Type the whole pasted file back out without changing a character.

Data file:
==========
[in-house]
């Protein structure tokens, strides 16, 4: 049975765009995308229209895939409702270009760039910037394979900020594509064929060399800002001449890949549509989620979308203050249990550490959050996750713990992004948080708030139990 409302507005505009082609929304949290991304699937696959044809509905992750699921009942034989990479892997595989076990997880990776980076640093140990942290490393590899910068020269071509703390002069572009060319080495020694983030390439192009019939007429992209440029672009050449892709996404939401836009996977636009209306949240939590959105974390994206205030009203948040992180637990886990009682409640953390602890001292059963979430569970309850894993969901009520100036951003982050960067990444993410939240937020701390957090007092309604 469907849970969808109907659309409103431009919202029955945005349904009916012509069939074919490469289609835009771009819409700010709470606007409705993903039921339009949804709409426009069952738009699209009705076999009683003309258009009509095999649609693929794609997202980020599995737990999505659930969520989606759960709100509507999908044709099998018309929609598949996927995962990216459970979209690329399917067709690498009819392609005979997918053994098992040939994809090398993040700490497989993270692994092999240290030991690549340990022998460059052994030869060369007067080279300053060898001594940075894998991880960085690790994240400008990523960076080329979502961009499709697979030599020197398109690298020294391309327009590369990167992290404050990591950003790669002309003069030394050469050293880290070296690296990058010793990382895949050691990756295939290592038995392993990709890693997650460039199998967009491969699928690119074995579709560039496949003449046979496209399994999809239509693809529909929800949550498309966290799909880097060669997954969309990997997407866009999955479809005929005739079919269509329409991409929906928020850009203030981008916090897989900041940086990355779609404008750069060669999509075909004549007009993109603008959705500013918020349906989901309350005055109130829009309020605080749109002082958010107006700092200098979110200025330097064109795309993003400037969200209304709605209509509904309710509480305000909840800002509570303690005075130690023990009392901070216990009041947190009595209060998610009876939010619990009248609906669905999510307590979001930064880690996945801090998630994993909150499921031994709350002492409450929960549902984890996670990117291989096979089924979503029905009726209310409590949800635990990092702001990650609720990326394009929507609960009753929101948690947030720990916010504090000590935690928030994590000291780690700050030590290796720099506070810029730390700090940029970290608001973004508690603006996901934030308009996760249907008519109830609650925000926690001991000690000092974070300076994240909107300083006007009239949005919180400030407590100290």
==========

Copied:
[in-house]
């Protein structure tokens, strides 16, 4: 049975765009995308229209895939409702270009760039910037394979900020594509064929060399800002001449890949549509989620979308203050249990550490959050996750713990992004948080708030139990 409302507005505009082609929304949290991304699937696959044809509905992750699921009942034989990479892997595989076990997880990776980076640093140990942290490393590899910068020269071509703390002069572009060319080495020694983030390439192009019939007429992209440029672009050449892709996404939401836009996977636009209306949240939590959105974390994206205030009203948040992180637990886990009682409640953390602890001292059963979430569970309850894993969901009520100036951003982050960067990444993410939240937020701390957090007092309604 469907849970969808109907659309409103431009919202029955945005349904009916012509069939074919490469289609835009771009819409700010709470606007409705993903039921339009949804709409426009069952738009699209009705076999009683003309258009009509095999649609693929794609997202980020599995737990999505659930969520989606759960709100509507999908044709099998018309929609598949996927995962990216459970979209690329399917067709690498009819392609005979997918053994098992040939994809090398993040700490497989993270692994092999240290030991690549340990022998460059052994030869060369007067080279300053060898001594940075894998991880960085690790994240400008990523960076080329979502961009499709697979030599020197398109690298020294391309327009590369990167992290404050990591950003790669002309003069030394050469050293880290070296690296990058010793990382895949050691990756295939290592038995392993990709890693997650460039199998967009491969699928690119074995579709560039496949003449046979496209399994999809239509693809529909929800949550498309966290799909880097060669997954969309990997997407866009999955479809005929005739079919269509329409991409929906928020850009203030981008916090897989900041940086990355779609404008750069060669999509075909004549007009993109603008959705500013918020349906989901309350005055109130829009309020605080749109002082958010107006700092200098979110200025330097064109795309993003400037969200209304709605209509509904309710509480305000909840800002509570303690005075130690023990009392901070216990009041947190009595209060998610009876939010619990009248609906669905999510307590979001930064880690996945801090998630994993909150499921031994709350002492409450929960549902984890996670990117291989096979089924979503029905009726209310409590949800635990990092702001990650609720990326394009929507609960009753929101948690947030720990916010504090000590935690928030994590000291780690700050030590290796720099506070810029730390700090940029970290608001973004508690603006996901934030308009996760249907008519109830609650925000926690001991000690000092974070300076994240909107300083006007009239949005919180400030407590100290």